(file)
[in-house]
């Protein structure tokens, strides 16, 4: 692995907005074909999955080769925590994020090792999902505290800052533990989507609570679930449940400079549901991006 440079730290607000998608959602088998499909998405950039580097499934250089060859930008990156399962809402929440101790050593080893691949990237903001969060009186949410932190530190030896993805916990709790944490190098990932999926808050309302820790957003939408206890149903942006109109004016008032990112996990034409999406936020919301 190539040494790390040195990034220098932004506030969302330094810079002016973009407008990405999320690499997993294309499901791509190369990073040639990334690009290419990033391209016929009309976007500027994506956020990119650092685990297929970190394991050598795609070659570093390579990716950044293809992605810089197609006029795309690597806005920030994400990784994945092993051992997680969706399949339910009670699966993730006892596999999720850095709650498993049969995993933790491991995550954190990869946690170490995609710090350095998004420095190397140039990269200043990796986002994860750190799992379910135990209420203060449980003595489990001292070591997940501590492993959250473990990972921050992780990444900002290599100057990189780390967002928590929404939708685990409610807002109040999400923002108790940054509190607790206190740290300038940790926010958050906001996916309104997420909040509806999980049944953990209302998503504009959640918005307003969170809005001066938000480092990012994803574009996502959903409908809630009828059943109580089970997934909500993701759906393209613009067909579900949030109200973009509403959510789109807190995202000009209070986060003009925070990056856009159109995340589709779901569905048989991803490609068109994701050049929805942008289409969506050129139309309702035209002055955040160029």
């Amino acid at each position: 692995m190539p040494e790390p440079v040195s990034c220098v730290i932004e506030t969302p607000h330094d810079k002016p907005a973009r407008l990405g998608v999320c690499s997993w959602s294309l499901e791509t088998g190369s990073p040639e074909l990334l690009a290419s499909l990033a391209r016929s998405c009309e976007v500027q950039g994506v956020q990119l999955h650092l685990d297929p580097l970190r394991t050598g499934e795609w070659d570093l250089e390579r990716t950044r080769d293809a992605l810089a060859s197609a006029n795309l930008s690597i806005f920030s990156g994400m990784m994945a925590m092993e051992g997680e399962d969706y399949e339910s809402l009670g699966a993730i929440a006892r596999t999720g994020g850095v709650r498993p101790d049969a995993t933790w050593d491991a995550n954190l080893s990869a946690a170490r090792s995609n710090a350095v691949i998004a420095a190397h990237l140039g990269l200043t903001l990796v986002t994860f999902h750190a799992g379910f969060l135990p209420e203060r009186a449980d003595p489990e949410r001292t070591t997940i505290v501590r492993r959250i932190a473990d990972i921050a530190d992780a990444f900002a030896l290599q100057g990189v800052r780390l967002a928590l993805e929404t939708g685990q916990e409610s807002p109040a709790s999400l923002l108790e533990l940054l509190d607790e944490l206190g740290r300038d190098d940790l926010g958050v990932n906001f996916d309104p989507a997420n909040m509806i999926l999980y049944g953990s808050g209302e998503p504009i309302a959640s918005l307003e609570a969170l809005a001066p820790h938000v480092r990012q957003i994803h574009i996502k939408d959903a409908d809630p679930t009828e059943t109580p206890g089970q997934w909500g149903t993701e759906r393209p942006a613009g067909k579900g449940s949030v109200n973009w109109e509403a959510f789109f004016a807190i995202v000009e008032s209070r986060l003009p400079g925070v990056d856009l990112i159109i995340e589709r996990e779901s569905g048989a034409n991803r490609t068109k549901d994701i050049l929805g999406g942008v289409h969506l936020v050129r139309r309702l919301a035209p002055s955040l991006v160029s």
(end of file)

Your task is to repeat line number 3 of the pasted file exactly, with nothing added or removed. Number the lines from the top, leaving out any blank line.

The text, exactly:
């Amino acid at each position: 692995m190539p040494e790390p440079v040195s990034c220098v730290i932004e506030t969302p607000h330094d810079k002016p907005a973009r407008l990405g998608v999320c690499s997993w959602s294309l499901e791509t088998g190369s990073p040639e074909l990334l690009a290419s499909l990033a391209r016929s998405c009309e976007v500027q950039g994506v956020q990119l999955h650092l685990d297929p580097l970190r394991t050598g499934e795609w070659d570093l250089e390579r990716t950044r080769d293809a992605l810089a060859s197609a006029n795309l930008s690597i806005f920030s990156g994400m990784m994945a925590m092993e051992g997680e399962d969706y399949e339910s809402l009670g699966a993730i929440a006892r596999t999720g994020g850095v709650r498993p101790d049969a995993t933790w050593d491991a995550n954190l080893s990869a946690a170490r090792s995609n710090a350095v691949i998004a420095a190397h990237l140039g990269l200043t903001l990796v986002t994860f999902h750190a799992g379910f969060l135990p209420e203060r009186a449980d003595p489990e949410r001292t070591t997940i505290v501590r492993r959250i932190a473990d990972i921050a530190d992780a990444f900002a030896l290599q100057g990189v800052r780390l967002a928590l993805e929404t939708g685990q916990e409610s807002p109040a709790s999400l923002l108790e533990l940054l509190d607790e944490l206190g740290r300038d190098d940790l926010g958050v990932n906001f996916d309104p989507a997420n909040m509806i999926l999980y049944g953990s808050g209302e998503p504009i309302a959640s918005l307003e609570a969170l809005a001066p820790h938000v480092r990012q957003i994803h574009i996502k939408d959903a409908d809630p679930t009828e059943t109580p206890g089970q997934w909500g149903t993701e759906r393209p942006a613009g067909k579900g449940s949030v109200n973009w109109e509403a959510f789109f004016a807190i995202v000009e008032s209070r986060l003009p400079g925070v990056d856009l990112i159109i995340e589709r996990e779901s569905g048989a034409n991803r490609t068109k549901d994701i050049l929805g999406g942008v289409h969506l936020v050129r139309r309702l919301a035209p002055s955040l991006v160029s």